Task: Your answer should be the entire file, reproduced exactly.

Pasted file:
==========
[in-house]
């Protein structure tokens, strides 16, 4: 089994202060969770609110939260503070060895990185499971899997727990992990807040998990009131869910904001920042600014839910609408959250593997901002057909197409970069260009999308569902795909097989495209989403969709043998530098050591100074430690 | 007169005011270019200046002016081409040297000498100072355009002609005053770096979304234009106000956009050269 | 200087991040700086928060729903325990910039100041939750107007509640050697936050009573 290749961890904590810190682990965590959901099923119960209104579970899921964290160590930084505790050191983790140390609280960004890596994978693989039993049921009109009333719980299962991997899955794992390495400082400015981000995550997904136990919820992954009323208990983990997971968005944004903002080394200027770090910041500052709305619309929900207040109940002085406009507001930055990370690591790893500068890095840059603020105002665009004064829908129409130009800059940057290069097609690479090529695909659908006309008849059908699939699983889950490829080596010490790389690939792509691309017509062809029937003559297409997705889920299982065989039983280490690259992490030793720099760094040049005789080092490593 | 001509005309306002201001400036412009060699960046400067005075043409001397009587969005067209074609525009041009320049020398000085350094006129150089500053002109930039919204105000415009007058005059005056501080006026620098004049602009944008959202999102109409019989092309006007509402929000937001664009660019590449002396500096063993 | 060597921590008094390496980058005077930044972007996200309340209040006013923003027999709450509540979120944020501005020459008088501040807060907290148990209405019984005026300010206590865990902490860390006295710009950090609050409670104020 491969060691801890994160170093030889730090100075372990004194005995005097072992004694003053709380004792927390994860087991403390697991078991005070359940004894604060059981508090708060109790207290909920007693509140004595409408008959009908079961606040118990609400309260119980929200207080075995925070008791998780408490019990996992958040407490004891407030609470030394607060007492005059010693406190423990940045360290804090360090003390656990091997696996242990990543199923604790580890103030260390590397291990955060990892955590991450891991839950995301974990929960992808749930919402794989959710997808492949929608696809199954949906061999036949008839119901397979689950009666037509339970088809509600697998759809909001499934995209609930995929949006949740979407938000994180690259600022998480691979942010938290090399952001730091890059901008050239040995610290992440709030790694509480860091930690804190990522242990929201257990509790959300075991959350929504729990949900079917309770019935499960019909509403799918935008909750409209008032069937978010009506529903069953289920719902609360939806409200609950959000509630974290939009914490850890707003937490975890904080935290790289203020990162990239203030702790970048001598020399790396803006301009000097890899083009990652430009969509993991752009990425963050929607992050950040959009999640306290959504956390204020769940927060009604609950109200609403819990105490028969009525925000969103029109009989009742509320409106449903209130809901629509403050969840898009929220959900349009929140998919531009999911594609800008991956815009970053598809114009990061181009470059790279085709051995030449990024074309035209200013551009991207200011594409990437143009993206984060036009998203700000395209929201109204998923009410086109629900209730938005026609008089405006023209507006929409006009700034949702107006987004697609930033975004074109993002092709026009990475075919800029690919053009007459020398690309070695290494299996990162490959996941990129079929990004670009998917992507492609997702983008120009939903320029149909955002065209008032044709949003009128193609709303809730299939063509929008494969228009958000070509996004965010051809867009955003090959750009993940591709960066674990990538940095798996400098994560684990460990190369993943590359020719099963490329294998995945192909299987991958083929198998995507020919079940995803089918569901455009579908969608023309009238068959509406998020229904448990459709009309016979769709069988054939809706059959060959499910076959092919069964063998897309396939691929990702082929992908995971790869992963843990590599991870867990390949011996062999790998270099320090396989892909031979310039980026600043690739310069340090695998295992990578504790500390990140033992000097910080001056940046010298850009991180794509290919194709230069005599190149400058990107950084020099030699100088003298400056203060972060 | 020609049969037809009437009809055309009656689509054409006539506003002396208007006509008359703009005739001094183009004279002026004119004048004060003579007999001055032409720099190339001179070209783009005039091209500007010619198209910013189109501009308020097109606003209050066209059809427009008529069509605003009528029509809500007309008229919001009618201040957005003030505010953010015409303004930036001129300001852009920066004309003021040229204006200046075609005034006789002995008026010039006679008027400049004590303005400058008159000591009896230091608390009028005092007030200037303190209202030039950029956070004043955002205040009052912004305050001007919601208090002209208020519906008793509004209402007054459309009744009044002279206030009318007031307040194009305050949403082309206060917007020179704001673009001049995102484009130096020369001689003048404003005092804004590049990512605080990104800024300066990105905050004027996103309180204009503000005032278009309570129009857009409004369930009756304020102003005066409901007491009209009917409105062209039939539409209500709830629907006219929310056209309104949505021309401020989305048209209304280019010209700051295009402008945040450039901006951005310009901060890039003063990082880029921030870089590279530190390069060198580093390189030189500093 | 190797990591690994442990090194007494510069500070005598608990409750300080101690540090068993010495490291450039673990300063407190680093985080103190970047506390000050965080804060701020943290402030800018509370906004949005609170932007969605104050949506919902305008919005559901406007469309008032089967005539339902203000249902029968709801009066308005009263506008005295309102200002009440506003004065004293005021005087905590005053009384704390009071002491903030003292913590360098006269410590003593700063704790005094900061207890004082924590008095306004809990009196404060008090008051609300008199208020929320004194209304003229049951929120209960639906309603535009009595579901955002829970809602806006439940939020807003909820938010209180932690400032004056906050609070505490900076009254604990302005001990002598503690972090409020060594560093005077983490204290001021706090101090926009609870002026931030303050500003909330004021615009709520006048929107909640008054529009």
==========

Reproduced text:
[in-house]
């Protein structure tokens, strides 16, 4: 089994202060969770609110939260503070060895990185499971899997727990992990807040998990009131869910904001920042600014839910609408959250593997901002057909197409970069260009999308569902795909097989495209989403969709043998530098050591100074430690 | 007169005011270019200046002016081409040297000498100072355009002609005053770096979304234009106000956009050269 | 200087991040700086928060729903325990910039100041939750107007509640050697936050009573 290749961890904590810190682990965590959901099923119960209104579970899921964290160590930084505790050191983790140390609280960004890596994978693989039993049921009109009333719980299962991997899955794992390495400082400015981000995550997904136990919820992954009323208990983990997971968005944004903002080394200027770090910041500052709305619309929900207040109940002085406009507001930055990370690591790893500068890095840059603020105002665009004064829908129409130009800059940057290069097609690479090529695909659908006309008849059908699939699983889950490829080596010490790389690939792509691309017509062809029937003559297409997705889920299982065989039983280490690259992490030793720099760094040049005789080092490593 | 001509005309306002201001400036412009060699960046400067005075043409001397009587969005067209074609525009041009320049020398000085350094006129150089500053002109930039919204105000415009007058005059005056501080006026620098004049602009944008959202999102109409019989092309006007509402929000937001664009660019590449002396500096063993 | 060597921590008094390496980058005077930044972007996200309340209040006013923003027999709450509540979120944020501005020459008088501040807060907290148990209405019984005026300010206590865990902490860390006295710009950090609050409670104020 491969060691801890994160170093030889730090100075372990004194005995005097072992004694003053709380004792927390994860087991403390697991078991005070359940004894604060059981508090708060109790207290909920007693509140004595409408008959009908079961606040118990609400309260119980929200207080075995925070008791998780408490019990996992958040407490004891407030609470030394607060007492005059010693406190423990940045360290804090360090003390656990091997696996242990990543199923604790580890103030260390590397291990955060990892955590991450891991839950995301974990929960992808749930919402794989959710997808492949929608696809199954949906061999036949008839119901397979689950009666037509339970088809509600697998759809909001499934995209609930995929949006949740979407938000994180690259600022998480691979942010938290090399952001730091890059901008050239040995610290992440709030790694509480860091930690804190990522242990929201257990509790959300075991959350929504729990949900079917309770019935499960019909509403799918935008909750409209008032069937978010009506529903069953289920719902609360939806409200609950959000509630974290939009914490850890707003937490975890904080935290790289203020990162990239203030702790970048001598020399790396803006301009000097890899083009990652430009969509993991752009990425963050929607992050950040959009999640306290959504956390204020769940927060009604609950109200609403819990105490028969009525925000969103029109009989009742509320409106449903209130809901629509403050969840898009929220959900349009929140998919531009999911594609800008991956815009970053598809114009990061181009470059790279085709051995030449990024074309035209200013551009991207200011594409990437143009993206984060036009998203700000395209929201109204998923009410086109629900209730938005026609008089405006023209507006929409006009700034949702107006987004697609930033975004074109993002092709026009990475075919800029690919053009007459020398690309070695290494299996990162490959996941990129079929990004670009998917992507492609997702983008120009939903320029149909955002065209008032044709949003009128193609709303809730299939063509929008494969228009958000070509996004965010051809867009955003090959750009993940591709960066674990990538940095798996400098994560684990460990190369993943590359020719099963490329294998995945192909299987991958083929198998995507020919079940995803089918569901455009579908969608023309009238068959509406998020229904448990459709009309016979769709069988054939809706059959060959499910076959092919069964063998897309396939691929990702082929992908995971790869992963843990590599991870867990390949011996062999790998270099320090396989892909031979310039980026600043690739310069340090695998295992990578504790500390990140033992000097910080001056940046010298850009991180794509290919194709230069005599190149400058990107950084020099030699100088003298400056203060972060 | 020609049969037809009437009809055309009656689509054409006539506003002396208007006509008359703009005739001094183009004279002026004119004048004060003579007999001055032409720099190339001179070209783009005039091209500007010619198209910013189109501009308020097109606003209050066209059809427009008529069509605003009528029509809500007309008229919001009618201040957005003030505010953010015409303004930036001129300001852009920066004309003021040229204006200046075609005034006789002995008026010039006679008027400049004590303005400058008159000591009896230091608390009028005092007030200037303190209202030039950029956070004043955002205040009052912004305050001007919601208090002209208020519906008793509004209402007054459309009744009044002279206030009318007031307040194009305050949403082309206060917007020179704001673009001049995102484009130096020369001689003048404003005092804004590049990512605080990104800024300066990105905050004027996103309180204009503000005032278009309570129009857009409004369930009756304020102003005066409901007491009209009917409105062209039939539409209500709830629907006219929310056209309104949505021309401020989305048209209304280019010209700051295009402008945040450039901006951005310009901060890039003063990082880029921030870089590279530190390069060198580093390189030189500093 | 190797990591690994442990090194007494510069500070005598608990409750300080101690540090068993010495490291450039673990300063407190680093985080103190970047506390000050965080804060701020943290402030800018509370906004949005609170932007969605104050949506919902305008919005559901406007469309008032089967005539339902203000249902029968709801009066308005009263506008005295309102200002009440506003004065004293005021005087905590005053009384704390009071002491903030003292913590360098006269410590003593700063704790005094900061207890004082924590008095306004809990009196404060008090008051609300008199208020929320004194209304003229049951929120209960639906309603535009009595579901955002829970809602806006439940939020807003909820938010209180932690400032004056906050609070505490900076009254604990302005001990002598503690972090409020060594560093005077983490204290001021706090101090926009609870002026931030303050500003909330004021615009709520006048929107909640008054529009």